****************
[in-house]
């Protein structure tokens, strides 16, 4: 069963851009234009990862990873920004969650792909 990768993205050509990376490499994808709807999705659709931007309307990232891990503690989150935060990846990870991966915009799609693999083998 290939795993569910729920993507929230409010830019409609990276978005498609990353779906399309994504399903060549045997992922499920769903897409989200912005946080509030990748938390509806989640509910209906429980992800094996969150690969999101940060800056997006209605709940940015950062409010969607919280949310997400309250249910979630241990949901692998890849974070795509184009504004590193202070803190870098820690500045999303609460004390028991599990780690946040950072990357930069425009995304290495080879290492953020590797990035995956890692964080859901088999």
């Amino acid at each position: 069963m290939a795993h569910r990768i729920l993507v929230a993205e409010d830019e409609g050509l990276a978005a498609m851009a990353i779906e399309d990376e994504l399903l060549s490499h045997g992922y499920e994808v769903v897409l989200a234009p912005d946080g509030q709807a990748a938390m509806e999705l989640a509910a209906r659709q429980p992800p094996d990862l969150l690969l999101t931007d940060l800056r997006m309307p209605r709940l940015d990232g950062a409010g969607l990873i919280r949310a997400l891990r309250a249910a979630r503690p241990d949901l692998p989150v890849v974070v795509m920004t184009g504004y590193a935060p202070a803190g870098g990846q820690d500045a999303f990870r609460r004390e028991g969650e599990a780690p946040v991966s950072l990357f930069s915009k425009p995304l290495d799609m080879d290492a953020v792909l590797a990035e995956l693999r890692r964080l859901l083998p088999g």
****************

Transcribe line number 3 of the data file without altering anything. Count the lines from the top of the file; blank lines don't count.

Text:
């Amino acid at each position: 069963m290939a795993h569910r990768i729920l993507v929230a993205e409010d830019e409609g050509l990276a978005a498609m851009a990353i779906e399309d990376e994504l399903l060549s490499h045997g992922y499920e994808v769903v897409l989200a234009p912005d946080g509030q709807a990748a938390m509806e999705l989640a509910a209906r659709q429980p992800p094996d990862l969150l690969l999101t931007d940060l800056r997006m309307p209605r709940l940015d990232g950062a409010g969607l990873i919280r949310a997400l891990r309250a249910a979630r503690p241990d949901l692998p989150v890849v974070v795509m920004t184009g504004y590193a935060p202070a803190g870098g990846q820690d500045a999303f990870r609460r004390e028991g969650e599990a780690p946040v991966s950072l990357f930069s915009k425009p995304l290495d799609m080879d290492a953020v792909l590797a990035e995956l693999r890692r964080l859901l083998p088999g």